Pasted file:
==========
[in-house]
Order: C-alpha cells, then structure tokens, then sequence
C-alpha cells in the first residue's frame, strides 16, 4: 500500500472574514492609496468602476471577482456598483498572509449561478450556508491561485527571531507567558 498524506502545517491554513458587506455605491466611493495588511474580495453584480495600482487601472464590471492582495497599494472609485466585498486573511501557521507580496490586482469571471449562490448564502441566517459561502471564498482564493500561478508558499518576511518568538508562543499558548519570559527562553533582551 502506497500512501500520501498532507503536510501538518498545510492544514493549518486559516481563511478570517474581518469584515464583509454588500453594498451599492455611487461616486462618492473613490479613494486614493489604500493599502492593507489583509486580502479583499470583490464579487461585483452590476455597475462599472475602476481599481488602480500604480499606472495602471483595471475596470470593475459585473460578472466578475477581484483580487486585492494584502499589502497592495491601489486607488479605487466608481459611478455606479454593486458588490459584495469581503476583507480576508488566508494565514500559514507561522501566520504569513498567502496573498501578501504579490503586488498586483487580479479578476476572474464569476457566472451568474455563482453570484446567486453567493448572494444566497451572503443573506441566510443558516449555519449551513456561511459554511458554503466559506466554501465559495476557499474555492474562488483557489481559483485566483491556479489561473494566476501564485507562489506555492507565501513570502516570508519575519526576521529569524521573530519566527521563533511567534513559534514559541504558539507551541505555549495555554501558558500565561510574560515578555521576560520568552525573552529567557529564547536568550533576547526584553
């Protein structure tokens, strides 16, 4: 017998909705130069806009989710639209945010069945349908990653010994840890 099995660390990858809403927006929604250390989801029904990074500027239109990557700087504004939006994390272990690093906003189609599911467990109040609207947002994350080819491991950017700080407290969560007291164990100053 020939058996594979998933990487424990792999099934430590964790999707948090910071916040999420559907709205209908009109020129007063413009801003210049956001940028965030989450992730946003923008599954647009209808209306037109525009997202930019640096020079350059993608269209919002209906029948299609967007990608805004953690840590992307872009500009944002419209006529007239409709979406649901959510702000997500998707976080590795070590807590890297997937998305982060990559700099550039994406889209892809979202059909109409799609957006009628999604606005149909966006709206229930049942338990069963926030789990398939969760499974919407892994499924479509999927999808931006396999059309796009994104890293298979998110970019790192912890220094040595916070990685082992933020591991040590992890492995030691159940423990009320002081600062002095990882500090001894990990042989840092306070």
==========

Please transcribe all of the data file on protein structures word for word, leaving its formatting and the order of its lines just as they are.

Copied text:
[in-house]
Order: C-alpha cells, then structure tokens, then sequence
C-alpha cells in the first residue's frame, strides 16, 4: 500500500472574514492609496468602476471577482456598483498572509449561478450556508491561485527571531507567558 498524506502545517491554513458587506455605491466611493495588511474580495453584480495600482487601472464590471492582495497599494472609485466585498486573511501557521507580496490586482469571471449562490448564502441566517459561502471564498482564493500561478508558499518576511518568538508562543499558548519570559527562553533582551 502506497500512501500520501498532507503536510501538518498545510492544514493549518486559516481563511478570517474581518469584515464583509454588500453594498451599492455611487461616486462618492473613490479613494486614493489604500493599502492593507489583509486580502479583499470583490464579487461585483452590476455597475462599472475602476481599481488602480500604480499606472495602471483595471475596470470593475459585473460578472466578475477581484483580487486585492494584502499589502497592495491601489486607488479605487466608481459611478455606479454593486458588490459584495469581503476583507480576508488566508494565514500559514507561522501566520504569513498567502496573498501578501504579490503586488498586483487580479479578476476572474464569476457566472451568474455563482453570484446567486453567493448572494444566497451572503443573506441566510443558516449555519449551513456561511459554511458554503466559506466554501465559495476557499474555492474562488483557489481559483485566483491556479489561473494566476501564485507562489506555492507565501513570502516570508519575519526576521529569524521573530519566527521563533511567534513559534514559541504558539507551541505555549495555554501558558500565561510574560515578555521576560520568552525573552529567557529564547536568550533576547526584553
């Protein structure tokens, strides 16, 4: 017998909705130069806009989710639209945010069945349908990653010994840890 099995660390990858809403927006929604250390989801029904990074500027239109990557700087504004939006994390272990690093906003189609599911467990109040609207947002994350080819491991950017700080407290969560007291164990100053 020939058996594979998933990487424990792999099934430590964790999707948090910071916040999420559907709205209908009109020129007063413009801003210049956001940028965030989450992730946003923008599954647009209808209306037109525009997202930019640096020079350059993608269209919002209906029948299609967007990608805004953690840590992307872009500009944002419209006529007239409709979406649901959510702000997500998707976080590795070590807590890297997937998305982060990559700099550039994406889209892809979202059909109409799609957006009628999604606005149909966006709206229930049942338990069963926030789990398939969760499974919407892994499924479509999927999808931006396999059309796009994104890293298979998110970019790192912890220094040595916070990685082992933020591991040590992890492995030691159940423990009320002081600062002095990882500090001894990990042989840092306070």